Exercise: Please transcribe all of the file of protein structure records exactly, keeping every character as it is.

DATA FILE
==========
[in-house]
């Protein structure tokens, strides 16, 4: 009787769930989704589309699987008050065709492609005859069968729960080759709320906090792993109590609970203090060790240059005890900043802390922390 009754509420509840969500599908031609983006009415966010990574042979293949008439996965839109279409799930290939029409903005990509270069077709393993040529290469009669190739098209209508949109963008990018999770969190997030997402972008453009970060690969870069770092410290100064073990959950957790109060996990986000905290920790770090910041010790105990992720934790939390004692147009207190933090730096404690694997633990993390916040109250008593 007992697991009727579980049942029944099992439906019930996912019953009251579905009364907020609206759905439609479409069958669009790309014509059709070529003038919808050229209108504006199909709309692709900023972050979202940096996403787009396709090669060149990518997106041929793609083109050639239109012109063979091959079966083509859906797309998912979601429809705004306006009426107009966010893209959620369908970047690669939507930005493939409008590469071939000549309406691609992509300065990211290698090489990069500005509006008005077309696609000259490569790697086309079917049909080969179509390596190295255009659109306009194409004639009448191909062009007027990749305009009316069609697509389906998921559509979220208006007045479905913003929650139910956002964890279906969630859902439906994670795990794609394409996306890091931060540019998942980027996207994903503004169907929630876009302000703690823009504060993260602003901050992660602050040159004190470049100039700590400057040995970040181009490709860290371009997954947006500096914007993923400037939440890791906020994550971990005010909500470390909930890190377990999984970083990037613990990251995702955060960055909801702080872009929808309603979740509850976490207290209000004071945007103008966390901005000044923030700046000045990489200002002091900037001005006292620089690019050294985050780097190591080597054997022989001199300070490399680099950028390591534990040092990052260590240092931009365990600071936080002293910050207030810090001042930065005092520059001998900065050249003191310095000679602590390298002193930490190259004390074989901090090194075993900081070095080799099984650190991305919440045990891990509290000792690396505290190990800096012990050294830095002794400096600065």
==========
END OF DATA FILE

[in-house]
């Protein structure tokens, strides 16, 4: 009787769930989704589309699987008050065709492609005859069968729960080759709320906090792993109590609970203090060790240059005890900043802390922390 009754509420509840969500599908031609983006009415966010990574042979293949008439996965839109279409799930290939029409903005990509270069077709393993040529290469009669190739098209209508949109963008990018999770969190997030997402972008453009970060690969870069770092410290100064073990959950957790109060996990986000905290920790770090910041010790105990992720934790939390004692147009207190933090730096404690694997633990993390916040109250008593 007992697991009727579980049942029944099992439906019930996912019953009251579905009364907020609206759905439609479409069958669009790309014509059709070529003038919808050229209108504006199909709309692709900023972050979202940096996403787009396709090669060149990518997106041929793609083109050639239109012109063979091959079966083509859906797309998912979601429809705004306006009426107009966010893209959620369908970047690669939507930005493939409008590469071939000549309406691609992509300065990211290698090489990069500005509006008005077309696609000259490569790697086309079917049909080969179509390596190295255009659109306009194409004639009448191909062009007027990749305009009316069609697509389906998921559509979220208006007045479905913003929650139910956002964890279906969630859902439906994670795990794609394409996306890091931060540019998942980027996207994903503004169907929630876009302000703690823009504060993260602003901050992660602050040159004190470049100039700590400057040995970040181009490709860290371009997954947006500096914007993923400037939440890791906020994550971990005010909500470390909930890190377990999984970083990037613990990251995702955060960055909801702080872009929808309603979740509850976490207290209000004071945007103008966390901005000044923030700046000045990489200002002091900037001005006292620089690019050294985050780097190591080597054997022989001199300070490399680099950028390591534990040092990052260590240092931009365990600071936080002293910050207030810090001042930065005092520059001998900065050249003191310095000679602590390298002193930490190259004390074989901090090194075993900081070095080799099984650190991305919440045990891990509290000792690396505290190990800096012990050294830095002794400096600065």